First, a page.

Allergic Reaction (cont.)
What Are Symptoms and Signs of an Allergic Reaction?
The look and feel of an allergic reaction depends on the body part involved and the severity of the reaction. Some reactions may be localized and limited, while others could involve multiple body systems. Reactions to the same allergen vary among individuals.
- Anaphylaxis is the term for any combination of allergic symptoms that is rapid, or sudden, and potentially life-threatening. Call 9-1-1 or activate emergency medical services immediately for suspected anaphylaxis.
- One sign of anaphylaxis is shock. Shock has a very specific meaning in medicine. Shock may lead rapidly to death. The organs of the body are not getting enough blood because of dangerously low blood pressure. The person in shock may be pale or red, sweaty or dry, confused, anxious, or unconscious.
- Breathing may be difficult or noisy, or the person may be unable to breathe.
- Shock is caused by sudden dilation of the blood vessels. This is brought on by the action of the mediators. If the drop in blood pressure is sudden and drastic, it can lead to unconsciousness, even cardiac arrest and death.
- Symptoms and signs of an allergic reaction include any, some, or many of the following:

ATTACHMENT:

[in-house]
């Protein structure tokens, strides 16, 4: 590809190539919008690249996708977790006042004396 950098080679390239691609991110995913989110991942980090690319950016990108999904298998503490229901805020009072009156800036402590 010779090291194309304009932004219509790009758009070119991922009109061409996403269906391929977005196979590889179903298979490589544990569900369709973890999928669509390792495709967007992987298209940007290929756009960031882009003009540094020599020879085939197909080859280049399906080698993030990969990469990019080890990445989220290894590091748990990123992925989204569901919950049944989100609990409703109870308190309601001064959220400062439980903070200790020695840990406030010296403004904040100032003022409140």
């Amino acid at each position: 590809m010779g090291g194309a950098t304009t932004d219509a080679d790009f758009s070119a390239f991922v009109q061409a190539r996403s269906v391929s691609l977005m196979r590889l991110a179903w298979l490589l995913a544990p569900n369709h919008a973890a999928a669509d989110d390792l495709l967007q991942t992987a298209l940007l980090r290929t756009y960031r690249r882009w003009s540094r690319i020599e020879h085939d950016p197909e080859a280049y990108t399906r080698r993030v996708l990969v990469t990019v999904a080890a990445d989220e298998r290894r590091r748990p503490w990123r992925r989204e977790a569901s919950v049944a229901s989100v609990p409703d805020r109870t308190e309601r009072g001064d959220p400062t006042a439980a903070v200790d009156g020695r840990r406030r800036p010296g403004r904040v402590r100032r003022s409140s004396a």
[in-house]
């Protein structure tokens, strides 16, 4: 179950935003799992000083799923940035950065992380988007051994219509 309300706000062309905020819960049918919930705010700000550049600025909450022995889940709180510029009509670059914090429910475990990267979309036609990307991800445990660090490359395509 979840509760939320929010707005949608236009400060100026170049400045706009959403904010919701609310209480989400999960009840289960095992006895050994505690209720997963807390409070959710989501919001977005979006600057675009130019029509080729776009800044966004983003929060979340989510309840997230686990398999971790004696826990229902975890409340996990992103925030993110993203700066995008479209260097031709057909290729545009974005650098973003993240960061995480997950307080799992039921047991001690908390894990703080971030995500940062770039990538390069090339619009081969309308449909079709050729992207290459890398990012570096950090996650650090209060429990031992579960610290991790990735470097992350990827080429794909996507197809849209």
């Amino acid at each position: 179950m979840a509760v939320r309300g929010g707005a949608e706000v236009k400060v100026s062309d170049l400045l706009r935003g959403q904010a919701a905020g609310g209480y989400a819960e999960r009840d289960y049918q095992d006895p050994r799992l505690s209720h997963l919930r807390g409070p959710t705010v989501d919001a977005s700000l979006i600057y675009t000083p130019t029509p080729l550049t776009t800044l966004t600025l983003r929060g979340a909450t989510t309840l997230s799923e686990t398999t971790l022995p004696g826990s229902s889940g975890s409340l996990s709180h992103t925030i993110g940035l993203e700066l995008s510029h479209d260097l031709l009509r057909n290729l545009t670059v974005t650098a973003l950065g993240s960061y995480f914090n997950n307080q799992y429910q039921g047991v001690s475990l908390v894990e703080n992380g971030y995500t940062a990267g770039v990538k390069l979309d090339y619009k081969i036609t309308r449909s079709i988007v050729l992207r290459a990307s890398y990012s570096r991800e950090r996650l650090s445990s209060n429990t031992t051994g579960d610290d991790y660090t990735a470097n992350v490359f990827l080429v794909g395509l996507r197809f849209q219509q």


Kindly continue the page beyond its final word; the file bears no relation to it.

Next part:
- Skin: irritation, redness, itching, swelling, blistering, weeping, crusting, rash, eruptions, or hives (itchy bumps or welts)
- Lungs: wheezing, tightness, cough, or shortness of breath
- Head: swelling or bumps on the face and neck, eyelids, lips, tongue, or throat, hoarseness of voice, headaches
- Nose: stuffy nose, runny nose (clear, thin discharge), sneezing, postnasal drip
- Eyes: red (bloodshot), itchy, swollen, or watery or swelling of the area around the face and eyes
- Stomach: pain, nausea, vomiting, diarrhea, or bloody diarrhea
- Other: fatigue or feeling tired, sore throat, dizziness, or lightheadedness
Medically Reviewed by a Doctor on 4/12/2016
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